“ it has perforce to swim against the current- against the reigning orthodoxies about politics and society, the economy and culture, against above all, the dominant ethos related to what constitutes individual fulfillment in the deepest sense of the word
{italics mine}

Another clue to Biblio’s goals is provided by these few words about the Biblio Charitable Trust:

“The Biblio Charitable Trust is a public, non- profit organisation engaged in the attempt to upgrade the social and cultural environment of India in particular and South Asia in general through raising awareness of literature, arts and ideas, by creating an intellectual forum for debate and discussion beyond partisan limits and national boundaries”
{ italics mine}

The readership of Biblio:

Biblio claims on its website that it acts “as a crucial bridge between the world of academia and the lay reader”, it states that it orients itself not only to the intelligentsia that constitutes its immediate target group but also the reader at large who is interested in books and who wants to keep abreast of literary and cultural trends.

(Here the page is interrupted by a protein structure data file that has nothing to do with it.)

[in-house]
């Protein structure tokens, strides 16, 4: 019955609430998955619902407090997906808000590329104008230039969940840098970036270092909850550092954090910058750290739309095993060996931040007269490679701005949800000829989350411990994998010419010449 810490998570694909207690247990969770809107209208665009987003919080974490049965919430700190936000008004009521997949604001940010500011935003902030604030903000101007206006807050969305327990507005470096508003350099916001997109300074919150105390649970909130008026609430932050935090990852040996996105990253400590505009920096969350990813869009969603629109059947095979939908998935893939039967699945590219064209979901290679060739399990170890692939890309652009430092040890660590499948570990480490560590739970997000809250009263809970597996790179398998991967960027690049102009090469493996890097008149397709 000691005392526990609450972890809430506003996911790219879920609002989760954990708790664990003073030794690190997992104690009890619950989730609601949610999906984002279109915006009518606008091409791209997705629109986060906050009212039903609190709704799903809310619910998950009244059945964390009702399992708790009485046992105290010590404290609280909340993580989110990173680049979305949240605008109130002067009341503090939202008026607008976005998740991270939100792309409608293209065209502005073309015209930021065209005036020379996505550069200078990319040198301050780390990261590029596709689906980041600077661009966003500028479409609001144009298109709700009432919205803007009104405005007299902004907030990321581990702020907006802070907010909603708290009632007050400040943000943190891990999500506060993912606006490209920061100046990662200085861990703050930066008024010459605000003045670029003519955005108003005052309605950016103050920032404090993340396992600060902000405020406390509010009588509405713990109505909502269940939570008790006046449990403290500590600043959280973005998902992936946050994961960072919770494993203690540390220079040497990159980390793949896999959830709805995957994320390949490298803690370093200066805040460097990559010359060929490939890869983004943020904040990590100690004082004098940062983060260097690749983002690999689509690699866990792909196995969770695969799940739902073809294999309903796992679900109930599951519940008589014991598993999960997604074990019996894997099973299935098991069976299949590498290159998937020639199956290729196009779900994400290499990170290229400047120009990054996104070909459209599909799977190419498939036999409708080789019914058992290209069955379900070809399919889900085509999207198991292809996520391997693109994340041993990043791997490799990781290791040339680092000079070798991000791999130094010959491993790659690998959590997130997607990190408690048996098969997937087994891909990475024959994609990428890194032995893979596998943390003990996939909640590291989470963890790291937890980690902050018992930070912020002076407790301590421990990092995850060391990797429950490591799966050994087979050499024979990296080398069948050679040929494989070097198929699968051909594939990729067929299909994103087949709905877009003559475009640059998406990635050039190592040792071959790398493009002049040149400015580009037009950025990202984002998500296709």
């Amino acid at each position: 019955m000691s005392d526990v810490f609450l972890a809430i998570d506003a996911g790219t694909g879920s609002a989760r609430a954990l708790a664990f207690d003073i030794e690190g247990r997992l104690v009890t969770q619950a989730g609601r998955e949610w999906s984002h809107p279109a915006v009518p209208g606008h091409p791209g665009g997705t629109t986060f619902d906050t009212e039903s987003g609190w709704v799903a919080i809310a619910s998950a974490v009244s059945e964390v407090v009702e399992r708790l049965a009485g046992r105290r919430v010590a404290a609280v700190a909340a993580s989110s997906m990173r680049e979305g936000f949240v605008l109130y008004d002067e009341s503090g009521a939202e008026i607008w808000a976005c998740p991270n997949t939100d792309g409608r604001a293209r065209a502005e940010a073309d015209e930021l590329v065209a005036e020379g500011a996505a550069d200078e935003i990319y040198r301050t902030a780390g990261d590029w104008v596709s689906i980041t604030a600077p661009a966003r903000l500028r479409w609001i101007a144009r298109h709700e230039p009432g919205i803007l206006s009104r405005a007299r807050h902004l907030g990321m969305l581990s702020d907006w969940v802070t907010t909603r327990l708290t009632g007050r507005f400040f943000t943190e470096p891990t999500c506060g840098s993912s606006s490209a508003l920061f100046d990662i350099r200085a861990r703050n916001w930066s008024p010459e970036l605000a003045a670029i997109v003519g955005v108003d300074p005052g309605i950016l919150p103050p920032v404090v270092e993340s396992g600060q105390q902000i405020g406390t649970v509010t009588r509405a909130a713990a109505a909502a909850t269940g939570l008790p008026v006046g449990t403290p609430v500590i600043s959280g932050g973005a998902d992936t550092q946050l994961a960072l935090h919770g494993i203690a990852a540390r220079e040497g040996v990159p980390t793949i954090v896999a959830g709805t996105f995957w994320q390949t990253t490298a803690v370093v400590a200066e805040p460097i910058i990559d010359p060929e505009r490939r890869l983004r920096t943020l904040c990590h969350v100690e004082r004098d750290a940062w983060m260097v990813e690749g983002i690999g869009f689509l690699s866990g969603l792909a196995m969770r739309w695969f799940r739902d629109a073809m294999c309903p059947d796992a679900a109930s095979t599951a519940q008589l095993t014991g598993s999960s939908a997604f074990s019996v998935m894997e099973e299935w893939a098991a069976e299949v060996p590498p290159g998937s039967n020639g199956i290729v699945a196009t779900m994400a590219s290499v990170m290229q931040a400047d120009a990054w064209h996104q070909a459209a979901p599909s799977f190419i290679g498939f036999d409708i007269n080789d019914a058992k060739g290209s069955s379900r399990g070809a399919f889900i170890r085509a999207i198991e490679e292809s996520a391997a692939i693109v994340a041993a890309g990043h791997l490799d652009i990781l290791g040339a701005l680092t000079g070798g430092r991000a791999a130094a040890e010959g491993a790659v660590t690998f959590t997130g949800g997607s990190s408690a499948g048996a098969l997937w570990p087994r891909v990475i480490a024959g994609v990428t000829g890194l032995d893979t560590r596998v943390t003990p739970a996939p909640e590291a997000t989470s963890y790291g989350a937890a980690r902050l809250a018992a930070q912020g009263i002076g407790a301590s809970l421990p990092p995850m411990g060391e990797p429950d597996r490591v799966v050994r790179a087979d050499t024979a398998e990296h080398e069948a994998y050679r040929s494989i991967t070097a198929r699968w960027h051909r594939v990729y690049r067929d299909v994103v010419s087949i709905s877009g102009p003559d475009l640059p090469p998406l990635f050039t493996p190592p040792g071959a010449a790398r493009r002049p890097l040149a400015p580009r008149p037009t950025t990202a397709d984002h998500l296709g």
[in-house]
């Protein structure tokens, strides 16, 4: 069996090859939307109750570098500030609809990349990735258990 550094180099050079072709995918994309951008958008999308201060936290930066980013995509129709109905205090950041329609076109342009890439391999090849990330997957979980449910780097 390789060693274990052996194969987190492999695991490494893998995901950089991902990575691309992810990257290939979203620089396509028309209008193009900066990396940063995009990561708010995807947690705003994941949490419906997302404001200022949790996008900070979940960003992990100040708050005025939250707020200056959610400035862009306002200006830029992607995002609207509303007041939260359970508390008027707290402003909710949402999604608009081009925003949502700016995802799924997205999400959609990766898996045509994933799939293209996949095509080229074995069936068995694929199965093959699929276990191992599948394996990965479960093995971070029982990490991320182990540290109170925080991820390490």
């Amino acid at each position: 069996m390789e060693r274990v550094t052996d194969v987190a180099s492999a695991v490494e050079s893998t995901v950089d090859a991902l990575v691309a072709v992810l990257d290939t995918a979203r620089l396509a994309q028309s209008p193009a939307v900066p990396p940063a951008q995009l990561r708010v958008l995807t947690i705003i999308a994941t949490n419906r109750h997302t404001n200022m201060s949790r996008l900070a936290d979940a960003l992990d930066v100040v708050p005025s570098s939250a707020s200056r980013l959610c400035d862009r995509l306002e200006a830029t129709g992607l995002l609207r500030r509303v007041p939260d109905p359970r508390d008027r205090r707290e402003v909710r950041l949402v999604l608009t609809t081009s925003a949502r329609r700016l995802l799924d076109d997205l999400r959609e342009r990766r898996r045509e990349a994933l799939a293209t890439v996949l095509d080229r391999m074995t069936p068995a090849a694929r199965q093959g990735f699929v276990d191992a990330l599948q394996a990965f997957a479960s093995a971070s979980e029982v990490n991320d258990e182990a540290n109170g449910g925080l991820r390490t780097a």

Financial resources of Biblio:

As far as the finances of this review journal are concerned, the website says:

Biblio has been kept alive by voluntary efforts of a small group of dedicated people..
revenues from subscriptions and sales meet the production costs and web publishing.
Over the years Biblio has sustained itself primarily through institutional grants from literary and cultural foundations such as the Ford Foundation, the MacArthur Foundation, The Prince Claus fund, the British Council and European Commission”

Another source of finance is the donations to the Biblio Charitable Trust.

Conclusion:

Biblio calls itself a “niche” journal on its webpage.So how far can it reflect the trends of the market? How far does a niche journal influence the market? These questions cannot be resolved without circulation figures and readership ratios, which we do not have access to yet. Hopefully as soon as these are available to us, we shall be able to draw concrete conclusions about the Indian market for Contemporary Indian writing in English.